Quench Your Craving for Local Dishes at
Malaysian Food Street
At the top
floor of the lifestyle mall SkyAvenue, Resorts World Genting has gathered the
best of Malaysian cuisine for a special treat featuring five zones-Kuching,
Malacca, Ipoh & Penang, Little India and Petaling Street where you’ll be
spoilt for choice.
décor of Malaysian Food Street that recalls memories of the past as you stroll
through with vintage signboards, sculptures of iconic monuments and stalls
bearing the semblance of heritage buildings customized according to each food
zone. Guest may also enjoy the glass roof in the centre court that floods the
place with light.
first cashless system food destination conveniently allows Genting Rewards members
to pay for food through points. Alternatively, non-card members can purchase
prepaid cards at counters and top up at one of the ten kiosks available which
are valid for one week. This user-friendly system allows customers to use the
card at Malaysian Food Street for the purchase of any food and beverages.
There is plenty to choose from with 20
stalls, three kiosks and one drinks counter. Out of these, eight stalls, along
with the three kiosks and the drinks counter are operated by Resorts World Genting,
while others are operated in collaboration with famous local hawker stalls that
were handpicked during a strenuous search for the best Malaysian food across
the country before coming up with a blueprint for the outlet to shape the
identity of this new dining venue. Local and
foreign tourists alike will appreciate the culinary feast available.
Whilst Malaysian Food Street is Non-Halal,
the Resort is taking into account dietary diversity, where a Medan Selera will
be made available with Halal and Non-Halal sections to opened sometime end of
Breakfast Sets at Malaysian Food
your day at Resorts World Genting here! Enjoy a typical Malaysian breakfast,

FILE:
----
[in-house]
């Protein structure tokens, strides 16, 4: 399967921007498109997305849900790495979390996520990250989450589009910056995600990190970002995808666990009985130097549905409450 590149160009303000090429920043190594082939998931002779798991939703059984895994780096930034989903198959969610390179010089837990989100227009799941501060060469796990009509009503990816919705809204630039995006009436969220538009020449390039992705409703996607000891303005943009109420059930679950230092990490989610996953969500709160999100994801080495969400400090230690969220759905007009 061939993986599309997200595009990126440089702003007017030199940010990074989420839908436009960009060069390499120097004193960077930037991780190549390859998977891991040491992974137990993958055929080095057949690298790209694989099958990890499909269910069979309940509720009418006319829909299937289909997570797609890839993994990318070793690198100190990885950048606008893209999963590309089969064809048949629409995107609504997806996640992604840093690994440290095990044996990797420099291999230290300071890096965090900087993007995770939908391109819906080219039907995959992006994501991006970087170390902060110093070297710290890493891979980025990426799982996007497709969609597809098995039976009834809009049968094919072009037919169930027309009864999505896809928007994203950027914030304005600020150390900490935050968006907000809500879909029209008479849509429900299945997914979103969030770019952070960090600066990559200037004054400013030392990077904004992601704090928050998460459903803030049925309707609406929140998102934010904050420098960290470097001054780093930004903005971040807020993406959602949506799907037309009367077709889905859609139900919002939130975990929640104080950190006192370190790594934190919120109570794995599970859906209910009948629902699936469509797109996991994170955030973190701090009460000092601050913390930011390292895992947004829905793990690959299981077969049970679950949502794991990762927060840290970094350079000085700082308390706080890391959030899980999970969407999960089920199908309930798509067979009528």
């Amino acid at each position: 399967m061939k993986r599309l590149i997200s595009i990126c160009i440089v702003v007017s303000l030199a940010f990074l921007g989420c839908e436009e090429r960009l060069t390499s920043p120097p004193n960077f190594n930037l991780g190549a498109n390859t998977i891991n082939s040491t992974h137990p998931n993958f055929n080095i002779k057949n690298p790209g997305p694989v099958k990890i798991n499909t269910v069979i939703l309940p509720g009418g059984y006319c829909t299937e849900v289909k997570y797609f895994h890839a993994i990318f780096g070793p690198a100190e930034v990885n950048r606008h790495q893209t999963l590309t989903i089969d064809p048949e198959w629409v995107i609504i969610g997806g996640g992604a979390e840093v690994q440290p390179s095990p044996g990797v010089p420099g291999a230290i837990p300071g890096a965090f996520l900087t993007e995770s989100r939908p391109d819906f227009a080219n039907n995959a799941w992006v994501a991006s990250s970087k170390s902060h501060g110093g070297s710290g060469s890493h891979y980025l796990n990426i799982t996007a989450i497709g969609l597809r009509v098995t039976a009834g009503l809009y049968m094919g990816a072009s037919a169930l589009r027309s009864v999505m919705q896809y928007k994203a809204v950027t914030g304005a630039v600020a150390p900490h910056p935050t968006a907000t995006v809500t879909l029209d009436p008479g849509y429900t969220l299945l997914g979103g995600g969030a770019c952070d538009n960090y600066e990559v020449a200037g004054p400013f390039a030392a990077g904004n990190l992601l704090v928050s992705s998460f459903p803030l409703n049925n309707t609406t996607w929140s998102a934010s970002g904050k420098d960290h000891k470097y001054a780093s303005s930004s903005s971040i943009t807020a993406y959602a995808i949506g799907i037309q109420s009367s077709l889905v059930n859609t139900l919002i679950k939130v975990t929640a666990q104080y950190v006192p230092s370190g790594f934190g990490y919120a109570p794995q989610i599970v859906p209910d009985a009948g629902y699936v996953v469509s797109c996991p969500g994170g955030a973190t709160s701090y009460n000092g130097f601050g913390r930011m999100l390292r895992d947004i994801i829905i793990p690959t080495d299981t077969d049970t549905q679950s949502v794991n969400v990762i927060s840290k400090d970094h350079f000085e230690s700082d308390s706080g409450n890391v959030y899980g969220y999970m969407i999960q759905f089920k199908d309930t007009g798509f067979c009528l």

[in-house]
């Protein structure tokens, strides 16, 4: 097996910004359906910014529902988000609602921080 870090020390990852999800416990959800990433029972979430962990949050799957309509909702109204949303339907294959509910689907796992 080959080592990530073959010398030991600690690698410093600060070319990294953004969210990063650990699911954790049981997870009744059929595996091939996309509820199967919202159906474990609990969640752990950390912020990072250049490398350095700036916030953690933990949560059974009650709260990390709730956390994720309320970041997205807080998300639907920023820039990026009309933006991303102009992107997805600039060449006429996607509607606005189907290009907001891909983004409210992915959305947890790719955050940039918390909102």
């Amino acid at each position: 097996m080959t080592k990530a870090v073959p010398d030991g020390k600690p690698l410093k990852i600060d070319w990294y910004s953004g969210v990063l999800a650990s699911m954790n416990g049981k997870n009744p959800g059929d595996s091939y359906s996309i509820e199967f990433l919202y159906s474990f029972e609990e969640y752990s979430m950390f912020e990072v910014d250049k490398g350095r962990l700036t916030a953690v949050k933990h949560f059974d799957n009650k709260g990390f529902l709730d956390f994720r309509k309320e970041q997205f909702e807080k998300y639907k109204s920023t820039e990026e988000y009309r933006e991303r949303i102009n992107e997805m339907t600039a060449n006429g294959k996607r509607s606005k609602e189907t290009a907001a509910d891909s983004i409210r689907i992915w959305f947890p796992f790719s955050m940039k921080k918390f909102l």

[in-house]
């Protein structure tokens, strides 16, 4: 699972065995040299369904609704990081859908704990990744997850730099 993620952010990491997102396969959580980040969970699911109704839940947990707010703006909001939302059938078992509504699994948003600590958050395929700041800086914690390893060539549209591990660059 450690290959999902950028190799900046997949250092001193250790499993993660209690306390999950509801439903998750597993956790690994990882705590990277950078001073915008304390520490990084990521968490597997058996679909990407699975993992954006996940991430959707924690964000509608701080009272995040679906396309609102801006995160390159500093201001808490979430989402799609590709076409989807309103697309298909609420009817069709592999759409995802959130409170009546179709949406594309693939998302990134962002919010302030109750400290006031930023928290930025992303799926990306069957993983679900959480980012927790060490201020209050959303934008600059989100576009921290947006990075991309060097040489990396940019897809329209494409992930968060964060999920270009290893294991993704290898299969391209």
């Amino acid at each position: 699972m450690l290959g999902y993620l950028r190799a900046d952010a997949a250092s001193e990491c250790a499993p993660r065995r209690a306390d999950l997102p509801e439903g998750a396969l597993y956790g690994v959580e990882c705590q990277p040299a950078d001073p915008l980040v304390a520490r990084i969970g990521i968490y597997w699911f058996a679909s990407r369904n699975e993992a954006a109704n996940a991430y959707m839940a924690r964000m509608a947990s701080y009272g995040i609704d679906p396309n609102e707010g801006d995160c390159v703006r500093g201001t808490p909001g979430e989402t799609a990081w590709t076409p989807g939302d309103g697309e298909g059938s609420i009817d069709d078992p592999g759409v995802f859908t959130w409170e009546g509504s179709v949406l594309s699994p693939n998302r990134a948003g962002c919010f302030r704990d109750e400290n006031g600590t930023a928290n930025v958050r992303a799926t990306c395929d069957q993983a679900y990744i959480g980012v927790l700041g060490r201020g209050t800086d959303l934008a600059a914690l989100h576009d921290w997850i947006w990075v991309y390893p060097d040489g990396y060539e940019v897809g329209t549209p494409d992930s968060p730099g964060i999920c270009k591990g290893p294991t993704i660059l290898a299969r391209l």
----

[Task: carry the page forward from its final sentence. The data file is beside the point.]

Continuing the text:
all for under RM12! Choose from a variety of selections, including
Succulent meat with Kajang Satay Rono
When you mention Kajang, only one dish
comes to mind: the satay. Kajang Satay Rono has humble beginnings as Rono bin
Darmon, its founder used to walk around selling his satay using a pole on a
shoulder otherwise known as ‘kandar’ in the Malay language. He then officially
obtained a license to open a stall in 1965 and the legacy has continued ever
since. Kajang Satay Rono prides itself as the only Malay stall at Malaysian
Food Street and has represented the country during the Penang Week in Adelaide.
The specially marinated meat with extra
spice is available in two options: chicken and beef skewered on wooden sticks
slowly grilled over a charcoal fire. Using simple ingredients, the peanut sauce
is allowed to simmer for four hours to perfection. Paired with onions, cucumber and rice cakes,
it perfectly mixes the sweet and salty.
The current owner, Nor Ramdzan who is the son of the founder has left
his son-in-law in charge of the stall here who takes extra care to preserve the
quality of the dish so that you cannot find better satay anywhere.
Taste the original with Kee Hiong Klang Bak Kut Teh
While the recipe originated in 1940,
the brand name has been around for 25 years, carried on onto the third
generation. Surprisingly, this is where the dish started in Malaysia, being the
first in the country to do bak kut teh. The word ‘Bak Kut’ refers to pork
knuckles while the word ‘Teh’ legendarily refers to the name of the founder:
Lee Boon Teh but is currently run by Lee Rong Xin. The company which originated